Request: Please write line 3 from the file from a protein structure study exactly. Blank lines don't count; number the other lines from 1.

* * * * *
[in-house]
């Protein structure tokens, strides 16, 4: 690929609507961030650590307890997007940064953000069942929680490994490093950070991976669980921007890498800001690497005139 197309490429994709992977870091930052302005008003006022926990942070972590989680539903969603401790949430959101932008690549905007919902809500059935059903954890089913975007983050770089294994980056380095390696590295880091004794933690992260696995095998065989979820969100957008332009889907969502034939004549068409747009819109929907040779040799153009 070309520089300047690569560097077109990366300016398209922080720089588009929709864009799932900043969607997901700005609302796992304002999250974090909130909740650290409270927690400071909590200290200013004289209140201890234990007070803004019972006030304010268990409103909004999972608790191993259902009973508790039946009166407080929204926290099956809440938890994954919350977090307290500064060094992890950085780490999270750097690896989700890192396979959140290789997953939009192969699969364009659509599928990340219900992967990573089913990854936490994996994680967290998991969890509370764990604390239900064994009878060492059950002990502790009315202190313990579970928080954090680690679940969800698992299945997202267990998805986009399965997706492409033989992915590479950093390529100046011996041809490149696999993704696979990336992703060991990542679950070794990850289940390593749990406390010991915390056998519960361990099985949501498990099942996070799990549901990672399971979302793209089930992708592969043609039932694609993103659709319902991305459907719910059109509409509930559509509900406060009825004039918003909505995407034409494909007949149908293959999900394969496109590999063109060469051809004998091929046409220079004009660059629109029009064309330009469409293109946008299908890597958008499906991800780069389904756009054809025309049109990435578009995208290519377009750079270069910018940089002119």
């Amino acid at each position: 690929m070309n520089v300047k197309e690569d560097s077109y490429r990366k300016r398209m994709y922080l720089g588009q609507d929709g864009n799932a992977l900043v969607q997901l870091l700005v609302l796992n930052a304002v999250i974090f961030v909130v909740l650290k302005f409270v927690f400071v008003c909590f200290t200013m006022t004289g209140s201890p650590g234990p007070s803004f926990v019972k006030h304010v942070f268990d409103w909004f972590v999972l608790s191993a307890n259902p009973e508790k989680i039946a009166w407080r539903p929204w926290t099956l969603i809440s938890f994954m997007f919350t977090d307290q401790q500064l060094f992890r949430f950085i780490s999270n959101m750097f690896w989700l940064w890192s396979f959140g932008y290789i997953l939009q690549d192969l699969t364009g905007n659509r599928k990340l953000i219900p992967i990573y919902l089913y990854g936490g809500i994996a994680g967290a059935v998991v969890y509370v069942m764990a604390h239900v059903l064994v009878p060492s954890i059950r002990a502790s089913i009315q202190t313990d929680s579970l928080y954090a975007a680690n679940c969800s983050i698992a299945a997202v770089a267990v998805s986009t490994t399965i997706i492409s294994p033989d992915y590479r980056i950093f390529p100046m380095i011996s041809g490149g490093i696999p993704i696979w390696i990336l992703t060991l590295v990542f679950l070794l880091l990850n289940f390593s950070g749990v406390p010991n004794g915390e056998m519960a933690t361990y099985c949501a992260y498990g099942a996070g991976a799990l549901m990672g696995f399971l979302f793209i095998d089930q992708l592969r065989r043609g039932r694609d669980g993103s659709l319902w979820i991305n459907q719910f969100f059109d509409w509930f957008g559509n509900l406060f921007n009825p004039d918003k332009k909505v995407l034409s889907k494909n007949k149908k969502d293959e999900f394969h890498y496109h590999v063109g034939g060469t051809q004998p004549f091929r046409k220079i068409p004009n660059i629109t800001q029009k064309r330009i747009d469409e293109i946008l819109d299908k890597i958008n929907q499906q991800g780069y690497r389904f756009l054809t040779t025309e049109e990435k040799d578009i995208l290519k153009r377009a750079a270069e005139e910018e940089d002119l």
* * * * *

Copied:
């Amino acid at each position: 690929m070309n520089v300047k197309e690569d560097s077109y490429r990366k300016r398209m994709y922080l720089g588009q609507d929709g864009n799932a992977l900043v969607q997901l870091l700005v609302l796992n930052a304002v999250i974090f961030v909130v909740l650290k302005f409270v927690f400071v008003c909590f200290t200013m006022t004289g209140s201890p650590g234990p007070s803004f926990v019972k006030h304010v942070f268990d409103w909004f972590v999972l608790s191993a307890n259902p009973e508790k989680i039946a009166w407080r539903p929204w926290t099956l969603i809440s938890f994954m997007f919350t977090d307290q401790q500064l060094f992890r949430f950085i780490s999270n959101m750097f690896w989700l940064w890192s396979f959140g932008y290789i997953l939009q690549d192969l699969t364009g905007n659509r599928k990340l953000i219900p992967i990573y919902l089913y990854g936490g809500i994996a994680g967290a059935v998991v969890y509370v069942m764990a604390h239900v059903l064994v009878p060492s954890i059950r002990a502790s089913i009315q202190t313990d929680s579970l928080y954090a975007a680690n679940c969800s983050i698992a299945a997202v770089a267990v998805s986009t490994t399965i997706i492409s294994p033989d992915y590479r980056i950093f390529p100046m380095i011996s041809g490149g490093i696999p993704i696979w390696i990336l992703t060991l590295v990542f679950l070794l880091l990850n289940f390593s950070g749990v406390p010991n004794g915390e056998m519960a933690t361990y099985c949501a992260y498990g099942a996070g991976a799990l549901m990672g696995f399971l979302f793209i095998d089930q992708l592969r065989r043609g039932r694609d669980g993103s659709l319902w979820i991305n459907q719910f969100f059109d509409w509930f957008g559509n509900l406060f921007n009825p004039d918003k332009k909505v995407l034409s889907k494909n007949k149908k969502d293959e999900f394969h890498y496109h590999v063109g034939g060469t051809q004998p004549f091929r046409k220079i068409p004009n660059i629109t800001q029009k064309r330009i747009d469409e293109i946008l819109d299908k890597i958008n929907q499906q991800g780069y690497r389904f756009l054809t040779t025309e049109e990435k040799d578009i995208l290519k153009r377009a750079a270069e005139e910018e940089d002119l």